Stars: Ronny Cox, Hellena Taylor and Karl Champley
|This film was an official selection at the 6th annual International Horror & Sci-Fi Film Festival in Tempe in 2010. Here's an index to my reviews of 2010 films.|
Bookends for a set of science fiction shorts at IHSFF, Cockpit: The Rule of Engagement is worthy of comparison with Lines in the Sand: Ties in almost every way. They have much in common on the face of it. Both are short military science fiction films carved out of a larger whole, Lines in the Sand a feature in progress and Cockpit just a feature length script at this time. Both were shot entirely on greenscreen, with backgrounds added in through the magic of CGI. Both are products of a single man with a vision, taking not just standard writer/director roles but others too. Yet the differences in what reached the screen couldn't be more apparent. Justin Golightly's short is a set of brush strokes from a bigger picture while Jesse Griffith's is a perfectly formed chapter of a longer story. Golightly's looks like sparse machinima while Griffith's is professional grade, both in effects work and in the casting of stars of the magnitude of Ronny Cox.
It's 2013 and we're fighting an intergalactic war: humans vs Tarceds. The UES Navy is holding the aliens back at the edge of the galaxy, but it's a difficult task, made more difficult by the fact that the Tarceds have the annoying talent of controlling minds. As the film's website states: 'To bomb them from afar is to win. To see them is to fall under their control.' And so a logic has been designed to avoid disaster. The rule of engagement of the title is that 'if you make contact, you eject' because it's better to lose one man than an entire starcraft carrier, or even an entire world. To ensure that this rule of engagement is followed to the letter, government agents outside the military chain of command are dispatched to the starcraft carriers, literally paid not to care. This sets up whole new dynamics for a script to build upon: constant paranoia, a reevaluation of the concept of trust, conflict between the military and those who are effectively overseeing them.
Griffith does it well, neatly referencing The Twilight Zone to invoke paranoia and suspicion in a story about Lt Cmdr Jayson McDaniels, a pilot codenamed Outback, who arrives home from a bombing mission in suspicious circumstances. He has less than 1% air remaining, his wingman is dead and he needs to land quick, but protocol has to be followed and that means time. What the reality of Outback's situation is we can't be sure, because Griffith shows us both sides in such a way that we have to decide. Of course we don't think we have enough information to decide, as there's a man's life at stake, a trusted combat veteran at that, but the whole point is that we do. In this situation, all that matters is that there's doubt, pure and simple. This would be another reason for the rule of engagement, not just to remove a threat but to remove a need for human beings to make such tough decisions about their own men.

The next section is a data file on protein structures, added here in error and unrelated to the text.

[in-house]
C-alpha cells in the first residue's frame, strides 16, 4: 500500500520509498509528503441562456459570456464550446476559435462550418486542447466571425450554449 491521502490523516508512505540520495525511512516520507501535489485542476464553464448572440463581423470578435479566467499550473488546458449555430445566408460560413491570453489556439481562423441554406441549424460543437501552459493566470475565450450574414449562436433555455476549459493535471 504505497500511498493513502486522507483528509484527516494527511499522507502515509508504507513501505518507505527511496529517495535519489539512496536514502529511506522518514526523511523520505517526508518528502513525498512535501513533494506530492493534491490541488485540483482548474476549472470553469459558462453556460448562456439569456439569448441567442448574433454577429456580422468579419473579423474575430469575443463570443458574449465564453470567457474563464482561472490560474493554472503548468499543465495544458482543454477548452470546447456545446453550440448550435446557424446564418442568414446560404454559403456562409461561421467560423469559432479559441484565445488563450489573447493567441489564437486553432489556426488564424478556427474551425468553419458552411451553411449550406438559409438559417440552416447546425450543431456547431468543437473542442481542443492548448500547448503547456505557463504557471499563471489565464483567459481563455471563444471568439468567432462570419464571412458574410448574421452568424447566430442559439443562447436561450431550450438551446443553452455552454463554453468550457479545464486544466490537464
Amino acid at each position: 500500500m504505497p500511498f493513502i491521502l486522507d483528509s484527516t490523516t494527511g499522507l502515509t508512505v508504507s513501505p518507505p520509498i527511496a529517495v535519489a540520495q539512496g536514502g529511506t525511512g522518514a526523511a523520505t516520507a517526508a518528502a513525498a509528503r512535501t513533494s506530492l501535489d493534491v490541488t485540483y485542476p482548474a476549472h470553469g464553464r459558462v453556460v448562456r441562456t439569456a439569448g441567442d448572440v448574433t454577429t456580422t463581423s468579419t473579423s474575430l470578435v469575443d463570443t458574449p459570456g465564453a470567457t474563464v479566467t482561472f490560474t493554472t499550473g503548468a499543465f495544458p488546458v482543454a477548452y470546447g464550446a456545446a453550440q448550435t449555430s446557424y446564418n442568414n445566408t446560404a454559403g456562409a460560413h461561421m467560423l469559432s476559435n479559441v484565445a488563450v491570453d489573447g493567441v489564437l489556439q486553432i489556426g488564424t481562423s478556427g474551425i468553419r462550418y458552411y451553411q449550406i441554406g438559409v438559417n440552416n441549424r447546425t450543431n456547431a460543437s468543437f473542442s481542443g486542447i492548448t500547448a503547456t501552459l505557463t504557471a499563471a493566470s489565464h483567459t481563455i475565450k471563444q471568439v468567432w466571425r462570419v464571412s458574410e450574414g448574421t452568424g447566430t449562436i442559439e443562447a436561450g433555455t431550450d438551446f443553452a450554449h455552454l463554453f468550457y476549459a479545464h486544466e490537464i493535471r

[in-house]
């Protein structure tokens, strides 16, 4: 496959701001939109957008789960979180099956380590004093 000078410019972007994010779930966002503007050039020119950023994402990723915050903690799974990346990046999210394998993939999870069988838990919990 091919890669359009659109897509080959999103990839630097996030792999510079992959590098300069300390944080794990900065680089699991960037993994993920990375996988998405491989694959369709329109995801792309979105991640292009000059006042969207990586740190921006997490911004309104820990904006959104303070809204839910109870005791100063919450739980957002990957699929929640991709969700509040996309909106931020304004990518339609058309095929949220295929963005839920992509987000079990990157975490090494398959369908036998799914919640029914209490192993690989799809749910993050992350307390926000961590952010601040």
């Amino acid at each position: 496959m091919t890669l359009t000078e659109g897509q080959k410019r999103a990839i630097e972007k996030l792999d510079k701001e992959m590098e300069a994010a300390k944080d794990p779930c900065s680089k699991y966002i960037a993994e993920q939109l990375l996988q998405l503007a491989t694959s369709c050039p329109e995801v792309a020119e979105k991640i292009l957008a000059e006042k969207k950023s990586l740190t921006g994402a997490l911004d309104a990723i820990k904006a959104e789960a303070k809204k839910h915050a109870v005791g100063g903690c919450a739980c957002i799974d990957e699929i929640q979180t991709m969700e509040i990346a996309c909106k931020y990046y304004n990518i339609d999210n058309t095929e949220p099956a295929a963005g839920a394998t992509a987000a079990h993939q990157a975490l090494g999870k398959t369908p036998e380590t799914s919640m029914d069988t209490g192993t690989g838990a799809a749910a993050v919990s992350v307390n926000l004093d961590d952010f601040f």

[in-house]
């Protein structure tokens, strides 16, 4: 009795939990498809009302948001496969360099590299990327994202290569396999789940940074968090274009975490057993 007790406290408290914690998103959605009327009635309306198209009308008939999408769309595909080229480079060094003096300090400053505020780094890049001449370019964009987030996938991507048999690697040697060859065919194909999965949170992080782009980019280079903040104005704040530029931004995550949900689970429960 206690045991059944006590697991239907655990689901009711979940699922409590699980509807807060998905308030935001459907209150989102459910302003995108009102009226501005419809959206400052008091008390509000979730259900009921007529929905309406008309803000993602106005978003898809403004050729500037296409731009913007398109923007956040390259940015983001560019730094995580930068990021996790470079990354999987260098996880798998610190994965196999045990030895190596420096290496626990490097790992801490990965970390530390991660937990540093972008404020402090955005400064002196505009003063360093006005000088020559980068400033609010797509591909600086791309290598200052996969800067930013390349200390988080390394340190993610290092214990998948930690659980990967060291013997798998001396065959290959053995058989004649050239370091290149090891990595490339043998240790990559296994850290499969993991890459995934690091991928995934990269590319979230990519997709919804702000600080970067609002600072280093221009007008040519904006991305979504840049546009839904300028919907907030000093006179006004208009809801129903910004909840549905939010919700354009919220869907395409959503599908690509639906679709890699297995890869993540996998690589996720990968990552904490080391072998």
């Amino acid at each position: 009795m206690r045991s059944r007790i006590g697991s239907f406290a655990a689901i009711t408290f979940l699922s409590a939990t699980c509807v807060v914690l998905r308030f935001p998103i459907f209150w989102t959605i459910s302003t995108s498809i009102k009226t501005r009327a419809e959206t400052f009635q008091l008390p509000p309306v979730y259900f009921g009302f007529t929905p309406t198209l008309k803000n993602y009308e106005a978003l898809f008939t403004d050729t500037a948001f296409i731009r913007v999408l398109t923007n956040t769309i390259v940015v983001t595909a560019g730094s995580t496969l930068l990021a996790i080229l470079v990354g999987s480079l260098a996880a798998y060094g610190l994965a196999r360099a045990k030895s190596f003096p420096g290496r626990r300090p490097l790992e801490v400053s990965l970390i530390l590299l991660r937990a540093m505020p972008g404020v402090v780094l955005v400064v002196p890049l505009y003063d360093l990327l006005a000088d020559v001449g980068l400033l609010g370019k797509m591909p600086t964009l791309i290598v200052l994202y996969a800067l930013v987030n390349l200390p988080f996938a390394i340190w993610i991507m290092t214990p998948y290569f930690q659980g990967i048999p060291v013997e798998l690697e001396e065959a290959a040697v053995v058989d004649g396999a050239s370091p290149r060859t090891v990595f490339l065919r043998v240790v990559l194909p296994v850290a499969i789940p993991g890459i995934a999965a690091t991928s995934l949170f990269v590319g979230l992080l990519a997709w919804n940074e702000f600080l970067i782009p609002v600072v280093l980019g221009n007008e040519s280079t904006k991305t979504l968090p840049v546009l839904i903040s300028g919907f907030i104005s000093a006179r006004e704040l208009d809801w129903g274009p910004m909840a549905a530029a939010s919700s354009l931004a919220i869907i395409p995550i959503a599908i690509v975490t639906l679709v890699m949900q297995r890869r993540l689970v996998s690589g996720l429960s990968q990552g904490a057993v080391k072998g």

That leaves Hellena Taylor as the government agent who has to step in with a tough decision. Best known for her voice work in video games, she has the least of the three parts in screen time and emotional depth but perhaps the most important in the context of the story. And here I can't help but wonder what that larger story is, the full feature length script that Griffith has collected a number of award nominations for. It isn't viable to base an opinion on a feature from only a twelve minute chapter, however tempting it might seem, but this one is so solid that I'm really intrigued as to what other webs he's woven around this initial setup. Given the quality of this, I would hope that he wouldn't have too much trouble getting funding for a full length feature and we can see a serious science fiction film that works on both story and effects fronts. Hollywood doesn't have anything against story, it just doesn't care about it. This could be a real treat.